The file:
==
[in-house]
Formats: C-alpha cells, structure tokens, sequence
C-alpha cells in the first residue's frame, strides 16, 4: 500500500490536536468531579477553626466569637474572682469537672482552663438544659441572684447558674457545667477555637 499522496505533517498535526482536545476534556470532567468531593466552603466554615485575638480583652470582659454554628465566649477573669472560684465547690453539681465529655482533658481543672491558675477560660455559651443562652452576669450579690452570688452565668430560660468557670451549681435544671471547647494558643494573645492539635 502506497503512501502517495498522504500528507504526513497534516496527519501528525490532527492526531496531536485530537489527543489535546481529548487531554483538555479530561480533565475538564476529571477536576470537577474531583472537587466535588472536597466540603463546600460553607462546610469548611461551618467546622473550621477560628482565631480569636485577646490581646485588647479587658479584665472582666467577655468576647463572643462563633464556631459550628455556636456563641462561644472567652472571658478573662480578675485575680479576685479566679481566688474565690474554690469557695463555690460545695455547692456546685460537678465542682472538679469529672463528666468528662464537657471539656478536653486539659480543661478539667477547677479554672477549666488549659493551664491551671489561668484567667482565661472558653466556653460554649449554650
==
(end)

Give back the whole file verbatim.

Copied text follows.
[in-house]
Formats: C-alpha cells, structure tokens, sequence
C-alpha cells in the first residue's frame, strides 16, 4: 500500500490536536468531579477553626466569637474572682469537672482552663438544659441572684447558674457545667477555637 499522496505533517498535526482536545476534556470532567468531593466552603466554615485575638480583652470582659454554628465566649477573669472560684465547690453539681465529655482533658481543672491558675477560660455559651443562652452576669450579690452570688452565668430560660468557670451549681435544671471547647494558643494573645492539635 502506497503512501502517495498522504500528507504526513497534516496527519501528525490532527492526531496531536485530537489527543489535546481529548487531554483538555479530561480533565475538564476529571477536576470537577474531583472537587466535588472536597466540603463546600460553607462546610469548611461551618467546622473550621477560628482565631480569636485577646490581646485588647479587658479584665472582666467577655468576647463572643462563633464556631459550628455556636456563641462561644472567652472571658478573662480578675485575680479576685479566679481566688474565690474554690469557695463555690460545695455547692456546685460537678465542682472538679469529672463528666468528662464537657471539656478536653486539659480543661478539667477547677479554672477549666488549659493551664491551671489561668484567667482565661472558653466556653460554649449554650